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  • Shannon Peacock says:

    Honest question. If the layers of the Grand Canyon (and other places) are ages of the Earth,

    1) where did all that dirt come from, and

    2) with every layer being perfectly level, how is it that, until now, there were no mountains, no valleys, not even a single hill?

    The rock layers in the Grand Canyon were layers of sand and silt laid down on a flat  ancient sea bed over millions of years.

    The materials were washed to the sea by rivers, and swept into horizontal layers by moving currents and tides.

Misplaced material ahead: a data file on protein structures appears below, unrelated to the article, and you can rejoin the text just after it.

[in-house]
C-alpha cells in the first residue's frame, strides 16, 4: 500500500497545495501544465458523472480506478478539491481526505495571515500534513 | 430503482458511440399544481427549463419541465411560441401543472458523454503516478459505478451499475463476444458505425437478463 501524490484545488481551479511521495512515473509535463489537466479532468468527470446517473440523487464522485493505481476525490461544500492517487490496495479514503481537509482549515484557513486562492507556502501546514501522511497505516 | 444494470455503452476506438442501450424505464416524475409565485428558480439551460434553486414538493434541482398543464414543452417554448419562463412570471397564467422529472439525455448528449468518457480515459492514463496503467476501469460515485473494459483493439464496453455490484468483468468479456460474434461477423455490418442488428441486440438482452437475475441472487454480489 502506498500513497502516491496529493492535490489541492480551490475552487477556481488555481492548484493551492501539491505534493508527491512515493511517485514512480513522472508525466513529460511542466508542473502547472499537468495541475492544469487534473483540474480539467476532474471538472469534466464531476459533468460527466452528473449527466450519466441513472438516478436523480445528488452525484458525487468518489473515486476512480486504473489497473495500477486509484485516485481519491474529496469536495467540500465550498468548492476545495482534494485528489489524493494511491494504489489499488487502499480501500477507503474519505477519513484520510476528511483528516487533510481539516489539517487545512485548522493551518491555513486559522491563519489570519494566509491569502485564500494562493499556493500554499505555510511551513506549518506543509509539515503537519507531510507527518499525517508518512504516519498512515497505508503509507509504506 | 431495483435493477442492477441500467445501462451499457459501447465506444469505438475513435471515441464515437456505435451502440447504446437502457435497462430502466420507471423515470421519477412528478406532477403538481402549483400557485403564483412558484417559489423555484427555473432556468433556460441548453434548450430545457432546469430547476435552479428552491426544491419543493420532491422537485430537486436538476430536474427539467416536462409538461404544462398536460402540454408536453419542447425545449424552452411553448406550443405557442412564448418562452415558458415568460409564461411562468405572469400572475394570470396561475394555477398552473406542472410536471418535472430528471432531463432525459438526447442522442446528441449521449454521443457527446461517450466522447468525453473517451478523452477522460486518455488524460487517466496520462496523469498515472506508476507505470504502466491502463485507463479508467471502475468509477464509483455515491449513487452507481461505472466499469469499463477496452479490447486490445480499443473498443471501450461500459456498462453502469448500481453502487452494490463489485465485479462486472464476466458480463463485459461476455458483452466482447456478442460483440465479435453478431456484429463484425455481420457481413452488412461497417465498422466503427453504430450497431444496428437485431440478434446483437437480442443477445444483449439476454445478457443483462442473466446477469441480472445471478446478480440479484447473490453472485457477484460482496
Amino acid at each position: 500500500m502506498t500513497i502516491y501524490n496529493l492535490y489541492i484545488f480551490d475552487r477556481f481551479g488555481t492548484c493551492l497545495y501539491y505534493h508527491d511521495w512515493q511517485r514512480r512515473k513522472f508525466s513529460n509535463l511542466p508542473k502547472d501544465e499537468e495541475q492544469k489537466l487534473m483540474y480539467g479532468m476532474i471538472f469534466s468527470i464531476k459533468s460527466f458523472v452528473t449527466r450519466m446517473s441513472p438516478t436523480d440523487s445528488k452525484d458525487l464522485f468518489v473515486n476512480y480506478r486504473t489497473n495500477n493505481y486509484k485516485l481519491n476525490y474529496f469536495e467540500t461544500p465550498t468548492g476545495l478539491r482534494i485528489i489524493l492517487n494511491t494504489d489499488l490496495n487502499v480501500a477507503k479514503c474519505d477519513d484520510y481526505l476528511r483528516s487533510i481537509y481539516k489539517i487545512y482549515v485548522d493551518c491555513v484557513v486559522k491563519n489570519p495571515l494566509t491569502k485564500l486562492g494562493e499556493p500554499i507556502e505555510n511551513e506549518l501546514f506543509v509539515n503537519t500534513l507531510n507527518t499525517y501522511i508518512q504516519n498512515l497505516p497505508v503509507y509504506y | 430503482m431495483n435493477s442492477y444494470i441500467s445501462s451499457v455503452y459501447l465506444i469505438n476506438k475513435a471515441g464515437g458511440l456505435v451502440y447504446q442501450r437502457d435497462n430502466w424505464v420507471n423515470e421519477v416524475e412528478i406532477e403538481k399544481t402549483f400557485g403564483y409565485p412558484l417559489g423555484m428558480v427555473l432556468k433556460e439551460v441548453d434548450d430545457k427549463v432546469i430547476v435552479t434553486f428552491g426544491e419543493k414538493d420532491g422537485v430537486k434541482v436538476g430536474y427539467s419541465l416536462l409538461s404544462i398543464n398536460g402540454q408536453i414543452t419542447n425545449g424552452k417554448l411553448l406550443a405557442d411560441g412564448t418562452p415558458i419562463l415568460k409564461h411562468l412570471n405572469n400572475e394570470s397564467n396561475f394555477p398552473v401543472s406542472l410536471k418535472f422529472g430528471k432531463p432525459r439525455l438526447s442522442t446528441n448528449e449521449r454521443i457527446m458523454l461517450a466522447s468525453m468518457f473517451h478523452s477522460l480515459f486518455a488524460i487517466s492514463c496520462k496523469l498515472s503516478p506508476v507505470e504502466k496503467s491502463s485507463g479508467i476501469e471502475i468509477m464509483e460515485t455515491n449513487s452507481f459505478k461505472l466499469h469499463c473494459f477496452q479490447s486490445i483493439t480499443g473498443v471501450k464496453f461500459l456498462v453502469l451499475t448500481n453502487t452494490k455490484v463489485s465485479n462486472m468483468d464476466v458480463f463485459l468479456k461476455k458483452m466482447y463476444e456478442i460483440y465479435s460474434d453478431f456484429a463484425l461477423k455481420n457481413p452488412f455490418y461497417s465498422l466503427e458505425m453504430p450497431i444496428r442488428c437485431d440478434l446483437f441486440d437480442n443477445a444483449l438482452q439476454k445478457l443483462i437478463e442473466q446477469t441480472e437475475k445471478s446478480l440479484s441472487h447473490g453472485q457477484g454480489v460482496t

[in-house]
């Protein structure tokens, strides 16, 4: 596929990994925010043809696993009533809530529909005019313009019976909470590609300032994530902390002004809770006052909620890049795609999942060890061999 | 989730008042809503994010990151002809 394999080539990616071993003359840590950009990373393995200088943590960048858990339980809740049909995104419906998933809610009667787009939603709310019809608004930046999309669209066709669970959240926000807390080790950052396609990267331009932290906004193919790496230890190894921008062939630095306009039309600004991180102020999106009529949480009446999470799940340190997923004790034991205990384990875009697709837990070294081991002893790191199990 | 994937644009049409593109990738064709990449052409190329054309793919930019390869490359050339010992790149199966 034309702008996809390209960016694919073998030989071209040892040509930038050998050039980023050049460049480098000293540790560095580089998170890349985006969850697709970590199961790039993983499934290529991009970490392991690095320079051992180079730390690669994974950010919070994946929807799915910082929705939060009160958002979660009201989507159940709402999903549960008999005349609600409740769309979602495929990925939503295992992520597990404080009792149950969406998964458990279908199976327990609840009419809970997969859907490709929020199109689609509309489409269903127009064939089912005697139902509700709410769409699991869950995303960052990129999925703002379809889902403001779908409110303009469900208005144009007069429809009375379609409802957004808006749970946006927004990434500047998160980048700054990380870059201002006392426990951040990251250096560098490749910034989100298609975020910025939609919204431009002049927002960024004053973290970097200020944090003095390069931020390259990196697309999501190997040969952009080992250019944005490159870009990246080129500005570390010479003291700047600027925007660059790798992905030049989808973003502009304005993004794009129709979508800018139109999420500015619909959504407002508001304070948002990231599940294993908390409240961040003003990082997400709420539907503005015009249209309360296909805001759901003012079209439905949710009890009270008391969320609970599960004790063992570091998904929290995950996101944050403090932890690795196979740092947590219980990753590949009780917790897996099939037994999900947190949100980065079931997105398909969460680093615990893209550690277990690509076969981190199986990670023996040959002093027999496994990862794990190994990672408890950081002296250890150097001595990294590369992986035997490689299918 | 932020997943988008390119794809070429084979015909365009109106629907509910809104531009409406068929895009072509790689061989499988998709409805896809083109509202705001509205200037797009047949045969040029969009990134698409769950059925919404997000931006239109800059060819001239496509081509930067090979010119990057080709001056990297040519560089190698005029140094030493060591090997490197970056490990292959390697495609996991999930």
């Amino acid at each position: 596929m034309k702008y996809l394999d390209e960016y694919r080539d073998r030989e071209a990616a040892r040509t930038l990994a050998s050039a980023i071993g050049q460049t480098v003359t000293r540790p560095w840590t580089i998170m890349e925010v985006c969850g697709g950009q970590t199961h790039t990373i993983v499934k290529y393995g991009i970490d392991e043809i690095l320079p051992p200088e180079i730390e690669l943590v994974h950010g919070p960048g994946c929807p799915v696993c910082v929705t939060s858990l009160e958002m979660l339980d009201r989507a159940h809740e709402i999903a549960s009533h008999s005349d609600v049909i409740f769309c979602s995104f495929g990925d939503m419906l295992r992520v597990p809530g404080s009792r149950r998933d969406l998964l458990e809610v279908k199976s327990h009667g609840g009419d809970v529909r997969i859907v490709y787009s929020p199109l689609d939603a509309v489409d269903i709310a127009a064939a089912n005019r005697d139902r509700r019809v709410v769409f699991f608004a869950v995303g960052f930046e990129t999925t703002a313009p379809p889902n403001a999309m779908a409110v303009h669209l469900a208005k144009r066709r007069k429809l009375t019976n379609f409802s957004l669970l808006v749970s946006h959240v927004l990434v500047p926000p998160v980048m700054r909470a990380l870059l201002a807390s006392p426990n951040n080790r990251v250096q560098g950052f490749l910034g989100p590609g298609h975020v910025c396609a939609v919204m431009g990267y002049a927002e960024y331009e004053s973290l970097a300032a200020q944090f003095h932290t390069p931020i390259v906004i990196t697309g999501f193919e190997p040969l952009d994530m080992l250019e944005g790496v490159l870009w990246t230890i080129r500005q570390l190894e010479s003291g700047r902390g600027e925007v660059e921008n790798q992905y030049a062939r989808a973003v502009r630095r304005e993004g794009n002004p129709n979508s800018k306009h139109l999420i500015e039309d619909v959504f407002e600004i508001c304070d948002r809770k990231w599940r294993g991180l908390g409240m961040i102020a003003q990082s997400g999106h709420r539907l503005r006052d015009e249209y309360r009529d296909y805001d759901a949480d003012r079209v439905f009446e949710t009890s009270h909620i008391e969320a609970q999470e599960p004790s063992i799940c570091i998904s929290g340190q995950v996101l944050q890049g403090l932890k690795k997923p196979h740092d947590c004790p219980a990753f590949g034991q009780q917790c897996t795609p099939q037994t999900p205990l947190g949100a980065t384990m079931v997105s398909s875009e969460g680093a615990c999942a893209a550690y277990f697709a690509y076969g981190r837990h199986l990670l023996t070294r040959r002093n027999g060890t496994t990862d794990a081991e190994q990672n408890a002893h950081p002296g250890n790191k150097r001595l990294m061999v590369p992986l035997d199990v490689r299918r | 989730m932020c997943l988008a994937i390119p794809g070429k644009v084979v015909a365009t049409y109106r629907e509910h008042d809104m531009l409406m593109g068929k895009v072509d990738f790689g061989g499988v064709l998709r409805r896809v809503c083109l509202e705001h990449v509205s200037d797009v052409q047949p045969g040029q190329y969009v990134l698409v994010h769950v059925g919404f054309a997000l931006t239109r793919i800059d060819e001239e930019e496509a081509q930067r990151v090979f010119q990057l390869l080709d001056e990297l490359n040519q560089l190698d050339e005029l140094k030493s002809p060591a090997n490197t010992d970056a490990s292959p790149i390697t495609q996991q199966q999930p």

About 100 million years ago North America had an inland sea running right through the middle of it!

    The Earth’s crust in that part of the USA has been gradually uplifted with the Colorado River cutting deeper, as the land below it slowly rose far above sea-level to the present altitude of the rim mountains.